• #145226

      zenzi
      Participant

      Thanks for responding,janet. I should’ve also mentioned that I attend a state university campus that is known for offering classes to working adults, with several options of study. Some of the attendees are taking short classes paid for by their employee, and others are finishing (and sometimes starting) a 2- or 4-year degree. Currently, I am the only student finishing a math degree (I’ll be 52 in a couple weeks, btw), and as a result, I’ve had to take the vast majority of my classes as independent studies – I get a syllabus, I buy the textbook, and I submit exams to my advisor. No classroom study, no fellow classmates.

      I was doing relatively well until I got to Calculus III. Meds stopped working, emergency situations happened, and I’m working a full-time job. I basically procrastinated (against my will) and crammed at the end of the semester. Since then I’m slowly getting my brain together. I’m taking Differential Equations and, though I don’t see anything I haven’t yet learned, I can’t seem to remember any of it, if that makes sense. I find myself constantly going back and reviewing, and that just leads to an endless loop of not doing what I should be doing. I’m stuck on the same pages in the same chapter, and the semester goes on, regardless.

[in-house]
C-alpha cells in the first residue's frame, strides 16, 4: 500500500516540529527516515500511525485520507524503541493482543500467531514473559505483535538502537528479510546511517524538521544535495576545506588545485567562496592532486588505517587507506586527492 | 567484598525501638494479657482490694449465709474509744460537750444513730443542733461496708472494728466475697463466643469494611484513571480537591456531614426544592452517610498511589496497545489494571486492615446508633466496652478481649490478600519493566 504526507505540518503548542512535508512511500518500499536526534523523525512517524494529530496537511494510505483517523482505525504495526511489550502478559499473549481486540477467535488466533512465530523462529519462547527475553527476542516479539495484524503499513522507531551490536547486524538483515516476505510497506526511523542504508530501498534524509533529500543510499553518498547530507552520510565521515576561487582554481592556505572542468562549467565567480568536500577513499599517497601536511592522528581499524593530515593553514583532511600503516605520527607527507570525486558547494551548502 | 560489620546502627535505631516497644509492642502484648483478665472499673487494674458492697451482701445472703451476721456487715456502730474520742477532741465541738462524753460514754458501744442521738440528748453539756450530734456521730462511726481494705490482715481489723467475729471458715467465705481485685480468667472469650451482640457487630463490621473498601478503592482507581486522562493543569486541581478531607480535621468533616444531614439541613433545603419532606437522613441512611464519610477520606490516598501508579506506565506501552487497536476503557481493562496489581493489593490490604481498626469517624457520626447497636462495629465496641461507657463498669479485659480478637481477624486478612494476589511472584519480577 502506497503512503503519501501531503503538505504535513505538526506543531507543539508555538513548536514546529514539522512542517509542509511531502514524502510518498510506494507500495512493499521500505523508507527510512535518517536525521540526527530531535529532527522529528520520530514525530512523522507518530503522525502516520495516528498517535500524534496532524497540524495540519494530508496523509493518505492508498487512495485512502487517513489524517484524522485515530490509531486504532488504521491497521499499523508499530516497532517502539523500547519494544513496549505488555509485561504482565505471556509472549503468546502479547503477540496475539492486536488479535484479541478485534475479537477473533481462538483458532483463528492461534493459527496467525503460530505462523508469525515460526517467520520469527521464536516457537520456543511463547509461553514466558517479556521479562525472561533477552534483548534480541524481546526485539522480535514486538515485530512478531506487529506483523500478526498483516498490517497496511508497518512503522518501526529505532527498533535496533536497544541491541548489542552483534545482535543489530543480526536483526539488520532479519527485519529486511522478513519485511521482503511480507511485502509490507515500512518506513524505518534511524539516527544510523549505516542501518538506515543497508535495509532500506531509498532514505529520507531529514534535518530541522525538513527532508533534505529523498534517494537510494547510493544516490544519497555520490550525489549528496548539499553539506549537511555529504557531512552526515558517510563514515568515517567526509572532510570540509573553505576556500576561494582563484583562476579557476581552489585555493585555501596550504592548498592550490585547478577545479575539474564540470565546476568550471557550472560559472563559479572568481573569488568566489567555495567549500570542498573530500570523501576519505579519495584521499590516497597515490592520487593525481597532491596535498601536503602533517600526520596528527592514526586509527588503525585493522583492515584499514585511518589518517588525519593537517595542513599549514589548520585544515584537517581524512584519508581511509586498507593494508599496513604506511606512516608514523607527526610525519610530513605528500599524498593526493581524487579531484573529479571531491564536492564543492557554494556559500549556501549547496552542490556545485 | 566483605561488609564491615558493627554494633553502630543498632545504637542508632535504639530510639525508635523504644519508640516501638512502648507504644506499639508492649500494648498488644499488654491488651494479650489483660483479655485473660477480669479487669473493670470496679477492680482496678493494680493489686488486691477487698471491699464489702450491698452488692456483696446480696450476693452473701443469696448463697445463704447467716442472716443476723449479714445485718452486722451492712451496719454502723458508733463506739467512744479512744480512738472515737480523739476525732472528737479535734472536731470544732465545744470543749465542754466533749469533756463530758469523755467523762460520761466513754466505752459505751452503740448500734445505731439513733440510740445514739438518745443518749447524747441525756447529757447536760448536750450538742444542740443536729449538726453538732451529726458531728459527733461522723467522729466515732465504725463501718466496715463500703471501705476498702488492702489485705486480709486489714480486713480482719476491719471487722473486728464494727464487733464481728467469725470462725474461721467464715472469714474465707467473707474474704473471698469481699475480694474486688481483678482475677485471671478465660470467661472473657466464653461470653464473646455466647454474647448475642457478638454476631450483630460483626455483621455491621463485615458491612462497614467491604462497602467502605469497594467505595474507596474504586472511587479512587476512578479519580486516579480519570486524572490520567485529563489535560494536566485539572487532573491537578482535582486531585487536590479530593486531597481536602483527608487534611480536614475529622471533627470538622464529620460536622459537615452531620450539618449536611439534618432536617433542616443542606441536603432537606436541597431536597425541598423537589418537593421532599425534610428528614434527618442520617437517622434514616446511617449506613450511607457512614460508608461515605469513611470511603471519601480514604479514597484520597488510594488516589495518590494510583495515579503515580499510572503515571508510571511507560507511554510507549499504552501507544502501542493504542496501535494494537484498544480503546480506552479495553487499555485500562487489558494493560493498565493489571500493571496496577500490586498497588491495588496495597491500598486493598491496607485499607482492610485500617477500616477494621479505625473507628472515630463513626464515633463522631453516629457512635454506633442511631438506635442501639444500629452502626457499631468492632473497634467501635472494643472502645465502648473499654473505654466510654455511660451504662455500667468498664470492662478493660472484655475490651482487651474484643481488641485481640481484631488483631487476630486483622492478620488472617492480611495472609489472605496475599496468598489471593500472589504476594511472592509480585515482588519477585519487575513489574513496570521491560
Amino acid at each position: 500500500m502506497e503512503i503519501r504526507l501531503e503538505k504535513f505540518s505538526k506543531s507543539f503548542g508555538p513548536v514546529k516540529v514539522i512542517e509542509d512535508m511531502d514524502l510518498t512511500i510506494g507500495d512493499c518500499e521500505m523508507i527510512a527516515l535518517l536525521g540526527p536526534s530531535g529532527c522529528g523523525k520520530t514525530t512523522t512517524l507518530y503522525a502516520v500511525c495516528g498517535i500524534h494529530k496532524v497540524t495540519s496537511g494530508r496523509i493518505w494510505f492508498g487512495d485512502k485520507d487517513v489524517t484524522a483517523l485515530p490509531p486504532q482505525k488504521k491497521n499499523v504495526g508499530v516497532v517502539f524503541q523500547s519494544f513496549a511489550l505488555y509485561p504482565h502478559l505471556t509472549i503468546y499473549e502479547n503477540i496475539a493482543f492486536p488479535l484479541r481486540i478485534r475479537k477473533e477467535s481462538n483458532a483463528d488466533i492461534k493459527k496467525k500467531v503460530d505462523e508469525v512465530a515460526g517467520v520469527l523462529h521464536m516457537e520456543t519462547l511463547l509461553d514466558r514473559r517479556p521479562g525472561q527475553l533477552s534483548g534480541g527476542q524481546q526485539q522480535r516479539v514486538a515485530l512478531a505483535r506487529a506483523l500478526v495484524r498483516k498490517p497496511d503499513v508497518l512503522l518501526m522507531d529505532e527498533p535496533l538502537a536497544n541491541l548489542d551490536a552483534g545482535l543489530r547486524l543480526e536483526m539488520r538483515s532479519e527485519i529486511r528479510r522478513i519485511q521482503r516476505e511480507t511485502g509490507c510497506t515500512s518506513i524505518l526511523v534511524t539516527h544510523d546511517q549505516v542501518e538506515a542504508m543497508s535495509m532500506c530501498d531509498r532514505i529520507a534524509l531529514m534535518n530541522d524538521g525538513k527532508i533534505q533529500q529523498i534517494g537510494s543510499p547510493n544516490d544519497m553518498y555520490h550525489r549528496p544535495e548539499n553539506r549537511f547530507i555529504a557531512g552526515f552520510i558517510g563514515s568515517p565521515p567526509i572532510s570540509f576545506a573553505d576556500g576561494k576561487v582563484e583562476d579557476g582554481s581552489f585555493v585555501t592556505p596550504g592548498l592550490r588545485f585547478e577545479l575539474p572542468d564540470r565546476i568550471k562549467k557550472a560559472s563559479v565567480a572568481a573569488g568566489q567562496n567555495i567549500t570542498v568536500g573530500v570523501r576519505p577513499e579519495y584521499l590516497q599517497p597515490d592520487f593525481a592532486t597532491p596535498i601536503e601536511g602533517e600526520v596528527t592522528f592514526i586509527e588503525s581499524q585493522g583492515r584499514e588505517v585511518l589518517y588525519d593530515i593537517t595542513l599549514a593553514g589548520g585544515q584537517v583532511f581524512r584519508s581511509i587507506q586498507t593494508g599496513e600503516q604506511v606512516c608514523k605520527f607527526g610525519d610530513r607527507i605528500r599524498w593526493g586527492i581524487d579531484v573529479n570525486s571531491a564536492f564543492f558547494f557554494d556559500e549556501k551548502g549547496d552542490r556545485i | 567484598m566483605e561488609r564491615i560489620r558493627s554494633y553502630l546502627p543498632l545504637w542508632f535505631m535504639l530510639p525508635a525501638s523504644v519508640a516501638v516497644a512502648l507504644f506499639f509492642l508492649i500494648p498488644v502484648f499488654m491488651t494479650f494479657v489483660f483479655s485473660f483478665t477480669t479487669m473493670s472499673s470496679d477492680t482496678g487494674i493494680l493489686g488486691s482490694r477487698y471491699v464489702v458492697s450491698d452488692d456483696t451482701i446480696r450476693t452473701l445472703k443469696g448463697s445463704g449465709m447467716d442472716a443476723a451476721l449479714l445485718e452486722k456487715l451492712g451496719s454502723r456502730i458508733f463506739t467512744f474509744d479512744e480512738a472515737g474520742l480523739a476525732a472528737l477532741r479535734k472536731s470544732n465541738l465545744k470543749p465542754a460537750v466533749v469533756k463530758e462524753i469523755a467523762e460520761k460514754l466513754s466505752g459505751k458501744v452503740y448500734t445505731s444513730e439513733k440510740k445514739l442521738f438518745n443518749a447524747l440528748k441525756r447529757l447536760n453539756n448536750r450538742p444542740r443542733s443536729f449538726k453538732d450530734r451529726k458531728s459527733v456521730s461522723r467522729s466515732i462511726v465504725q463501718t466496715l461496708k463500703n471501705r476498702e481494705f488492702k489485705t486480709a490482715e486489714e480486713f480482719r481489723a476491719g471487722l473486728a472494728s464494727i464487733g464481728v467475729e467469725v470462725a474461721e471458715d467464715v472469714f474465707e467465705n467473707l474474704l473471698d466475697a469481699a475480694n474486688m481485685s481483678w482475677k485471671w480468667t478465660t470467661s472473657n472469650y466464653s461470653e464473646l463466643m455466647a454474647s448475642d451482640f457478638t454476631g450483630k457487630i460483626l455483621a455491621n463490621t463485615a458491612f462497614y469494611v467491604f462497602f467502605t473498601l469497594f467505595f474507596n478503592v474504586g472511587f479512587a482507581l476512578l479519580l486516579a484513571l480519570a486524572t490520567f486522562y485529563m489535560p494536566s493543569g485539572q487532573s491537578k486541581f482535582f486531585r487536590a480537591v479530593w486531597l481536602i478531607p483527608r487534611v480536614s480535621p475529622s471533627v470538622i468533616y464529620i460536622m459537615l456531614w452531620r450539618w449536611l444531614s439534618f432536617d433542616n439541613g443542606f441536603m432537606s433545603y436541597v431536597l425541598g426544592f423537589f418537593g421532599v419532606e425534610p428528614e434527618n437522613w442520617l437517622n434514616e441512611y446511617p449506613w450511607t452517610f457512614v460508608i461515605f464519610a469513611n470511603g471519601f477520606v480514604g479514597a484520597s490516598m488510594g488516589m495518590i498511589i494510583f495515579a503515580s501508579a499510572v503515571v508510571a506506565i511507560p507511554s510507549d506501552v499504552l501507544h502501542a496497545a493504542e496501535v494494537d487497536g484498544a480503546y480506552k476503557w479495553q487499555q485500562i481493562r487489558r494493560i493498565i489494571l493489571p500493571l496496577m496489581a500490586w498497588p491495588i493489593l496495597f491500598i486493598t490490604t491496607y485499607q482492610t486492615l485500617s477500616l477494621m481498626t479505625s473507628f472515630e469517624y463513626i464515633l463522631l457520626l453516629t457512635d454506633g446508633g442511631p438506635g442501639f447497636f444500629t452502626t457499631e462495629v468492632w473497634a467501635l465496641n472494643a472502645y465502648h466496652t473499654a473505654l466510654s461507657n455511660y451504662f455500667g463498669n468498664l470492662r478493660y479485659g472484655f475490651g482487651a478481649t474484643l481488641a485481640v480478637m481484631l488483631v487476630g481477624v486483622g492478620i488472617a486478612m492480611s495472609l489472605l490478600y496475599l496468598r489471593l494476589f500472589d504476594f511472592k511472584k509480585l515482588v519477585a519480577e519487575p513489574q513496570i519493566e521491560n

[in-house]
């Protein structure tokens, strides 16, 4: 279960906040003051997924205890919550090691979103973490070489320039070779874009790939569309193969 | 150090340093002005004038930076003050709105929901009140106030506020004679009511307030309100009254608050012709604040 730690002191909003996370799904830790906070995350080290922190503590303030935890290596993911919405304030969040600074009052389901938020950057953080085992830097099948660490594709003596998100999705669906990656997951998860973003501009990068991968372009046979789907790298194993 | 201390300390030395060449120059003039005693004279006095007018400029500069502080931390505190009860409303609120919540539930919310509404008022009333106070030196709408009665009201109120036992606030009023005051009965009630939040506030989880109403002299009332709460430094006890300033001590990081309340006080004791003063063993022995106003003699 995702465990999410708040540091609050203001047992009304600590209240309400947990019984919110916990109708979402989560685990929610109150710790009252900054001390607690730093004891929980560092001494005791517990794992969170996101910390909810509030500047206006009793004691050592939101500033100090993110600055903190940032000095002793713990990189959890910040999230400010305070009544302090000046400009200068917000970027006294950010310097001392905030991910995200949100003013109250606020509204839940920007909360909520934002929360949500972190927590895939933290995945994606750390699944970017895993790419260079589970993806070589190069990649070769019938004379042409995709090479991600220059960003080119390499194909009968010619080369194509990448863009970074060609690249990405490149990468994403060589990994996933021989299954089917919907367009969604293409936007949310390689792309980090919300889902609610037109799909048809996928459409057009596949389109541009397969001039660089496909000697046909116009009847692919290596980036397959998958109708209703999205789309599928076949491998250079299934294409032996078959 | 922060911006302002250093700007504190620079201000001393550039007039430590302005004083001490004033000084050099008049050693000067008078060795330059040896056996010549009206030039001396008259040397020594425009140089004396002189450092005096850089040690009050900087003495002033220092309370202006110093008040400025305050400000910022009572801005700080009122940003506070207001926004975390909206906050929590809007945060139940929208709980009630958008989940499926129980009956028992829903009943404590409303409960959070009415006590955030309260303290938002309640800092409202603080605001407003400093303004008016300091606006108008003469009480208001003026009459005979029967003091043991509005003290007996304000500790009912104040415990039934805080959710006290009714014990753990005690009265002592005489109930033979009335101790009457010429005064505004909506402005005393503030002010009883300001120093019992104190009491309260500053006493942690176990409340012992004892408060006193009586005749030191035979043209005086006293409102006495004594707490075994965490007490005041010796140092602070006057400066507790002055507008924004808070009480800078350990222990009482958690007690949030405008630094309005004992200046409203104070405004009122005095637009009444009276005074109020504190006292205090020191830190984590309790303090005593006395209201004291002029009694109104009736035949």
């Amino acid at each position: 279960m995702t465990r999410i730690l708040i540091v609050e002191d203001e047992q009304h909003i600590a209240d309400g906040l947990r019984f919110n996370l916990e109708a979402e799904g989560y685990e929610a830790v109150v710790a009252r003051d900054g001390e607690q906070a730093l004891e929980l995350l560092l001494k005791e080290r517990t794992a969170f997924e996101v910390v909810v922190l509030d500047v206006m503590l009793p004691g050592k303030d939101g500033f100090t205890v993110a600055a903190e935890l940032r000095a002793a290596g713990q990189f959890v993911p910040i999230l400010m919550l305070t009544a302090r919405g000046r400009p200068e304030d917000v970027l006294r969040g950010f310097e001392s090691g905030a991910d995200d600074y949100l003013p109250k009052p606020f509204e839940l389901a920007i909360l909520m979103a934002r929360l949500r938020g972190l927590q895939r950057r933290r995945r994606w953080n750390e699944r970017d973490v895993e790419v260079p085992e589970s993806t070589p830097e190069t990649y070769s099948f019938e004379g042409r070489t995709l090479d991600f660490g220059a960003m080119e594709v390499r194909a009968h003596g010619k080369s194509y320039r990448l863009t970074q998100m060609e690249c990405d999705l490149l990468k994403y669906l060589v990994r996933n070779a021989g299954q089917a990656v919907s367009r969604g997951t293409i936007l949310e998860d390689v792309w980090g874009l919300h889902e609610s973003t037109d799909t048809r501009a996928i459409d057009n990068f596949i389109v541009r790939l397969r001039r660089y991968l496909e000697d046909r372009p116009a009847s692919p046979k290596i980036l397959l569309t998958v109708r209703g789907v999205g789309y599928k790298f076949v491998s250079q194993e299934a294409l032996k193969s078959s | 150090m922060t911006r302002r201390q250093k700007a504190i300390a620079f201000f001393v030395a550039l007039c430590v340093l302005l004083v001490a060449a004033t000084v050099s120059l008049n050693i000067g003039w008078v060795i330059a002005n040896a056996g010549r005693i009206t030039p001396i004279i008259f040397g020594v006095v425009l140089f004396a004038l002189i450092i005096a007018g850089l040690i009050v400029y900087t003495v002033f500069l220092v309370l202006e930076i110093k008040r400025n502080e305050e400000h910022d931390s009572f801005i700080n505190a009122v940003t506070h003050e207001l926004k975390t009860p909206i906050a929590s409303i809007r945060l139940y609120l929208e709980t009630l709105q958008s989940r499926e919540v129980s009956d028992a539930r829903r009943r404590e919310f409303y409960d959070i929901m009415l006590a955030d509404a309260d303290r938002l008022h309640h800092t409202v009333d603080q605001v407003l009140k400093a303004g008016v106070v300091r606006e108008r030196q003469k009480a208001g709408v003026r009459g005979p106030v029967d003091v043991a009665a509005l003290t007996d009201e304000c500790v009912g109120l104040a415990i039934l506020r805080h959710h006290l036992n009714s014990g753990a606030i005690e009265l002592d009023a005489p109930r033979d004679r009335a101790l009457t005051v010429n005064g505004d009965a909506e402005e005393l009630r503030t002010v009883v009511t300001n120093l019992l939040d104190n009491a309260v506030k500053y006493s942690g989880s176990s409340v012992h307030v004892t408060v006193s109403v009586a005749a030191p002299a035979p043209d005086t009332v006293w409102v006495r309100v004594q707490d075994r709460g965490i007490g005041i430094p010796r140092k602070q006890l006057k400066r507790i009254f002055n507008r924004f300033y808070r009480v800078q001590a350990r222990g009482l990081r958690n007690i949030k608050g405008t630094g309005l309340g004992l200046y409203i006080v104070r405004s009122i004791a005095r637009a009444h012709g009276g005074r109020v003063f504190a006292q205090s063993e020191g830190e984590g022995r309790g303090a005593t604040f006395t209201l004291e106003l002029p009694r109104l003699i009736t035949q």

• #145241

    janet1234567
    Participant

    zenzi, do you work well to music? If so, are you familiar with bilateral (biolateral, binaural) sound stimulation? It is meant to be heard through headphones so that each ear has its own speaker. The sounds engage the two hemisphere of the brain back and forth. It is said to relax the mind, improve focus and positively influence the mind’s perspective. However, it can be triggering for certain kinds of emotional issues, so it is best to check with a mental health professional whether this would be beneficial for you. Anyway, when I remember to I will listen to this therapeutic music when working on a task requiring a lot of concentration (such as doing taxes).

  • #145261

    zenzi
    Participant

    I listen to music all the time, and I don’t have any triggers I need to worry abiut, I’ll look into this, thank you very much. I think I’ve heard of binaural stimulation, but (as usual), the treatment was aimed at parents who have children with ADHD.